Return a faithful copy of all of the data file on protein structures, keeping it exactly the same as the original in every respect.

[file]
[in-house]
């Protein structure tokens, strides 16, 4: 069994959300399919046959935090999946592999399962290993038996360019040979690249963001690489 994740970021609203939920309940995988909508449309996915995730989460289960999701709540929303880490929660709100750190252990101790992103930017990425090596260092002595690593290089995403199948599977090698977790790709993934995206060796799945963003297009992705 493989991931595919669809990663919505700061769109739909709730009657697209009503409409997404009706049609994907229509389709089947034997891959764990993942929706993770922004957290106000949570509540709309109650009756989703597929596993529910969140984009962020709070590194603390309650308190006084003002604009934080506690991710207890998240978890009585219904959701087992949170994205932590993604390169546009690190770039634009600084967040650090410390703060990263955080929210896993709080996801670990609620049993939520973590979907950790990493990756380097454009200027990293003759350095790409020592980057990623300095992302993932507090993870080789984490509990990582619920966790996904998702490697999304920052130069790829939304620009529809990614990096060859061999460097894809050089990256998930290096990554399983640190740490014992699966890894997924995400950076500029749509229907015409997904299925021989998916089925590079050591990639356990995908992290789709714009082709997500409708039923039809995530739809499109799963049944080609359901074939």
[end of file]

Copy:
[in-house]
């Protein structure tokens, strides 16, 4: 069994959300399919046959935090999946592999399962290993038996360019040979690249963001690489 994740970021609203939920309940995988909508449309996915995730989460289960999701709540929303880490929660709100750190252990101790992103930017990425090596260092002595690593290089995403199948599977090698977790790709993934995206060796799945963003297009992705 493989991931595919669809990663919505700061769109739909709730009657697209009503409409997404009706049609994907229509389709089947034997891959764990993942929706993770922004957290106000949570509540709309109650009756989703597929596993529910969140984009962020709070590194603390309650308190006084003002604009934080506690991710207890998240978890009585219904959701087992949170994205932590993604390169546009690190770039634009600084967040650090410390703060990263955080929210896993709080996801670990609620049993939520973590979907950790990493990756380097454009200027990293003759350095790409020592980057990623300095992302993932507090993870080789984490509990990582619920966790996904998702490697999304920052130069790829939304620009529809990614990096060859061999460097894809050089990256998930290096990554399983640190740490014992699966890894997924995400950076500029749509229907015409997904299925021989998916089925590079050591990639356990995908992290789709714009082709997500409708039923039809995530739809499109799963049944080609359901074939």